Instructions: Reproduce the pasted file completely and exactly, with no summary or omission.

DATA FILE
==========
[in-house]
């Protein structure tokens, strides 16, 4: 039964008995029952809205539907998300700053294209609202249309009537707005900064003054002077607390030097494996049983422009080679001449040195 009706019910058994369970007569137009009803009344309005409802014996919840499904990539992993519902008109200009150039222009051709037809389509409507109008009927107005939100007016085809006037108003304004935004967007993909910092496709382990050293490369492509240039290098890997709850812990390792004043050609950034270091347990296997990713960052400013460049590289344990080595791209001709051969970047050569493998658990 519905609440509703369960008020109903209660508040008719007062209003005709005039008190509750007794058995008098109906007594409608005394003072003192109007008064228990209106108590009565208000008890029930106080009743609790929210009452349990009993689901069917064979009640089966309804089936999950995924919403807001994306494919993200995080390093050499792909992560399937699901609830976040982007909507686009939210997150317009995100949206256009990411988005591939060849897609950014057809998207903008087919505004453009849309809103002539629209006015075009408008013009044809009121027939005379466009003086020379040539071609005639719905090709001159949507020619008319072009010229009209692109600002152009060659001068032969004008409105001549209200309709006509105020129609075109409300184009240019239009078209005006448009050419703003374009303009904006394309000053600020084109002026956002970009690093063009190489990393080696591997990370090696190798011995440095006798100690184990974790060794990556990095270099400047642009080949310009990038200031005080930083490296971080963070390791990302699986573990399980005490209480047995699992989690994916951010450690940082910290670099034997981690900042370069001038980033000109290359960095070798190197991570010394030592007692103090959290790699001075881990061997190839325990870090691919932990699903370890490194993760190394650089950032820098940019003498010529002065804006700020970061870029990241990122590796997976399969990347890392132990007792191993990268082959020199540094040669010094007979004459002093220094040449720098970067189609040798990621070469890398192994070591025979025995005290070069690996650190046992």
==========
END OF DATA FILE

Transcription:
[in-house]
């Protein structure tokens, strides 16, 4: 039964008995029952809205539907998300700053294209609202249309009537707005900064003054002077607390030097494996049983422009080679001449040195 009706019910058994369970007569137009009803009344309005409802014996919840499904990539992993519902008109200009150039222009051709037809389509409507109008009927107005939100007016085809006037108003304004935004967007993909910092496709382990050293490369492509240039290098890997709850812990390792004043050609950034270091347990296997990713960052400013460049590289344990080595791209001709051969970047050569493998658990 519905609440509703369960008020109903209660508040008719007062209003005709005039008190509750007794058995008098109906007594409608005394003072003192109007008064228990209106108590009565208000008890029930106080009743609790929210009452349990009993689901069917064979009640089966309804089936999950995924919403807001994306494919993200995080390093050499792909992560399937699901609830976040982007909507686009939210997150317009995100949206256009990411988005591939060849897609950014057809998207903008087919505004453009849309809103002539629209006015075009408008013009044809009121027939005379466009003086020379040539071609005639719905090709001159949507020619008319072009010229009209692109600002152009060659001068032969004008409105001549209200309709006509105020129609075109409300184009240019239009078209005006448009050419703003374009303009904006394309000053600020084109002026956002970009690093063009190489990393080696591997990370090696190798011995440095006798100690184990974790060794990556990095270099400047642009080949310009990038200031005080930083490296971080963070390791990302699986573990399980005490209480047995699992989690994916951010450690940082910290670099034997981690900042370069001038980033000109290359960095070798190197991570010394030592007692103090959290790699001075881990061997190839325990870090691919932990699903370890490194993760190394650089950032820098940019003498010529002065804006700020970061870029990241990122590796997976399969990347890392132990007792191993990268082959020199540094040669010094007979004459002093220094040449720098970067189609040798990621070469890398192994070591025979025995005290070069690996650190046992």